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Glenna M.

My name is Glenna Marshall and my story begins with a diagnosis of breast cancer in 1999. I had surgery, chemo, radiation and for five years following treatment, I took a drug to help prevent recurrence. Unbelievably, two months after my diagnosis for breast cancer, my beautiful younger sister was diagnosed with small cell lung cancer. She lost her life to the disease as did my grandfather and two uncles before her. Fast forward to 2011 and two months after I retired, it was my turn to hear those frightening words, "You have lung cancer." I had surgery and chemo to fight the disease. However, when comparing my treatment for lung cancer with what I had received for breast cancer, I became angry and discouraged.

I quickly learned there were no sophisticated treatments for lung cancer, mostly due to the lack of funds for research. At the time, there were no routine screening tests for lung cancer as there were for the other major cancers, i.e. mammograms, PSA, colonoscopies. My disease had the highest death rate of all cancers, and the five-year survival rate for lung cancer in 2011 was only 16%, while the five-year survival rate for breast cancer was at 90% when caught early. I knew I had could not just sit on the sidelines and I had to do something.

Following treatment, I became a lung cancer advocate. I visited clinics and hospitals to push them to implement screening. I chaired the effort to bring a first-ever walk for lung cancer to my hometown of Portland, OR. I worked to have our Governor declare by proclamation that lung cancer is a public health risk to the citizens of my state. I worked to raise funds for research and to overcome the stigma associated with lung cancer that affects the outcome in so many ways.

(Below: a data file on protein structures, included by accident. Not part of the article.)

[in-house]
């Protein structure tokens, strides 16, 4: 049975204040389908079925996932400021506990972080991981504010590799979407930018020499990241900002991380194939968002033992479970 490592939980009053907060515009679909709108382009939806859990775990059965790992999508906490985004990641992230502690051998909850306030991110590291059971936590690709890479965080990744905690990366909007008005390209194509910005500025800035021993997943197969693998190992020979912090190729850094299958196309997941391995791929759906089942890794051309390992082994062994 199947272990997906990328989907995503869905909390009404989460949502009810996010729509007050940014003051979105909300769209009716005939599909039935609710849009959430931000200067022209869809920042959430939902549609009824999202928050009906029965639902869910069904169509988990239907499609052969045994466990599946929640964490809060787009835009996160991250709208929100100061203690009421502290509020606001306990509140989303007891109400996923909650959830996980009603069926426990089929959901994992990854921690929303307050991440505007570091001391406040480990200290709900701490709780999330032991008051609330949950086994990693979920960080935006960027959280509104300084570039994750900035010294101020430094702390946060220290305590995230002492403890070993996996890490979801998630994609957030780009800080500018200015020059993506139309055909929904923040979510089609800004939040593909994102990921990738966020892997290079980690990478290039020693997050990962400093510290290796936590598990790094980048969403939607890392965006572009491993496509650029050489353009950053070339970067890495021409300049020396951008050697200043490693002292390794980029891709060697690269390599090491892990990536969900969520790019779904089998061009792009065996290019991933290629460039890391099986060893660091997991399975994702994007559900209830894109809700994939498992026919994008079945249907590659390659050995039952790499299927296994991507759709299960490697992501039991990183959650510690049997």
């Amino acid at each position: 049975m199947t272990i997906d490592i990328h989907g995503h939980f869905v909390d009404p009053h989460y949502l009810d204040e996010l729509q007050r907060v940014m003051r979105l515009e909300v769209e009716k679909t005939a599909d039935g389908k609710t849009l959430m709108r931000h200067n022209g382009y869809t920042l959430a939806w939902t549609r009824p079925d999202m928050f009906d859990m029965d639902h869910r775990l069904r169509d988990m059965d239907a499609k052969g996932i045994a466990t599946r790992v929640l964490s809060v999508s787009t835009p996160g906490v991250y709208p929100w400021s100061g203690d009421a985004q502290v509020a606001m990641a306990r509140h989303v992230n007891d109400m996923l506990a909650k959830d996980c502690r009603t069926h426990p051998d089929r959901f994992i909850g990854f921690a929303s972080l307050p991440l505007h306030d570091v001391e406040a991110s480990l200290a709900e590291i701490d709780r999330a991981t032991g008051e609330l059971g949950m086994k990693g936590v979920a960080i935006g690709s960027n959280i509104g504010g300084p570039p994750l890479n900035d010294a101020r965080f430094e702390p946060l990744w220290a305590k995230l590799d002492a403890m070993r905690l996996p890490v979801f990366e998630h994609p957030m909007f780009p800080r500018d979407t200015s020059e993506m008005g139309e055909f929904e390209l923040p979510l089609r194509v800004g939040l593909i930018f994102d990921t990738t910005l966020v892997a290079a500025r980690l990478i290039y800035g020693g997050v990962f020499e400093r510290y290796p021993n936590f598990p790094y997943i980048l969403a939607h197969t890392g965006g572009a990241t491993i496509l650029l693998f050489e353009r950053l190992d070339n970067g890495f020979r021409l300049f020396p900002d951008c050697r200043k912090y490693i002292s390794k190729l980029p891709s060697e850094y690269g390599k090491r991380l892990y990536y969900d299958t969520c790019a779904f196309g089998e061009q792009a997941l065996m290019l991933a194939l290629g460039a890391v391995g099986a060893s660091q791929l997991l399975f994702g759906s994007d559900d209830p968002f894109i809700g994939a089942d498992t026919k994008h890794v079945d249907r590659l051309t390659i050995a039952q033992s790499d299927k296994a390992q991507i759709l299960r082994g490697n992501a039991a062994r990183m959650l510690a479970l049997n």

In 2015, I had a recurrence of my lung cancer and was treated with radiation therapy. I am hopeful about my outcome, but I am equally hopeful and excited about the strides and progress made in research and the new therapies now available to fight the disease. When I was initially diagnosed with lung cancer in 2011, the five-year survival rate needle was sitting at 16% where it had been for many, many years (and only up from 13% since the early '70s) . As of 2018, the five-year survival rate has improved, moving up to 20% which is a huge jump in research years. We must keep the needle moving up by continuing to advocate, educate and raising our voices. Most importantly, we must continue to increase funding for research dollars for new drugs and treatments. Without it, lung cancer will continue to be the leading cause of cancer death worldwide! Thanks for reading my story.

First published: November 29, 2018

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